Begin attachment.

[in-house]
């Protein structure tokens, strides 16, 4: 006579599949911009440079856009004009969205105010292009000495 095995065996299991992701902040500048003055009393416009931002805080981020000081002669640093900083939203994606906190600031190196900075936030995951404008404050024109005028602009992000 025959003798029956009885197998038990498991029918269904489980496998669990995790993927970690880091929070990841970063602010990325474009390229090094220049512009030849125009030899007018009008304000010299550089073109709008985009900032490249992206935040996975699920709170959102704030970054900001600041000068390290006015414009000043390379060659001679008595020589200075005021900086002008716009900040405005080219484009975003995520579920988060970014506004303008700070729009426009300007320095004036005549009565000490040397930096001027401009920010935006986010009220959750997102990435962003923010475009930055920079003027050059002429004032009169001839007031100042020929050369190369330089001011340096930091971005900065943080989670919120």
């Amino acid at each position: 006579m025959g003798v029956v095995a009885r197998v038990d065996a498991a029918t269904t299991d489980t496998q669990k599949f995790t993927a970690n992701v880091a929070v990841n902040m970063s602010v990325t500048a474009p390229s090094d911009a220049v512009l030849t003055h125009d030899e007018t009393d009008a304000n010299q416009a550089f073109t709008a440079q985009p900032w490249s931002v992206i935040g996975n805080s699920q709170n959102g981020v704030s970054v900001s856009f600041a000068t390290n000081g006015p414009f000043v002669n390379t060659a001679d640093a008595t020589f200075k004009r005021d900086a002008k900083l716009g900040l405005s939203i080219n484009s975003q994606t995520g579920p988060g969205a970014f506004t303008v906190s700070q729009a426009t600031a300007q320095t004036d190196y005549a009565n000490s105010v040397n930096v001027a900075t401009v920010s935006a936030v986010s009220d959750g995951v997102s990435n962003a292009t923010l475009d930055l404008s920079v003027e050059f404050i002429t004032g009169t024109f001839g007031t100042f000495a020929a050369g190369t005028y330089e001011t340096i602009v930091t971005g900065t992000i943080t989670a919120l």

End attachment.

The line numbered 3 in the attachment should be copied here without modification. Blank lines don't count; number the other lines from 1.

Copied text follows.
């Amino acid at each position: 006579m025959g003798v029956v095995a009885r197998v038990d065996a498991a029918t269904t299991d489980t496998q669990k599949f995790t993927a970690n992701v880091a929070v990841n902040m970063s602010v990325t500048a474009p390229s090094d911009a220049v512009l030849t003055h125009d030899e007018t009393d009008a304000n010299q416009a550089f073109t709008a440079q985009p900032w490249s931002v992206i935040g996975n805080s699920q709170n959102g981020v704030s970054v900001s856009f600041a000068t390290n000081g006015p414009f000043v002669n390379t060659a001679d640093a008595t020589f200075k004009r005021d900086a002008k900083l716009g900040l405005s939203i080219n484009s975003q994606t995520g579920p988060g969205a970014f506004t303008v906190s700070q729009a426009t600031a300007q320095t004036d190196y005549a009565n000490s105010v040397n930096v001027a900075t401009v920010s935006a936030v986010s009220d959750g995951v997102s990435n962003a292009t923010l475009d930055l404008s920079v003027e050059f404050i002429t004032g009169t024109f001839g007031t100042f000495a020929a050369g190369t005028y330089e001011t340096i602009v930091t971005g900065t992000i943080t989670a919120l």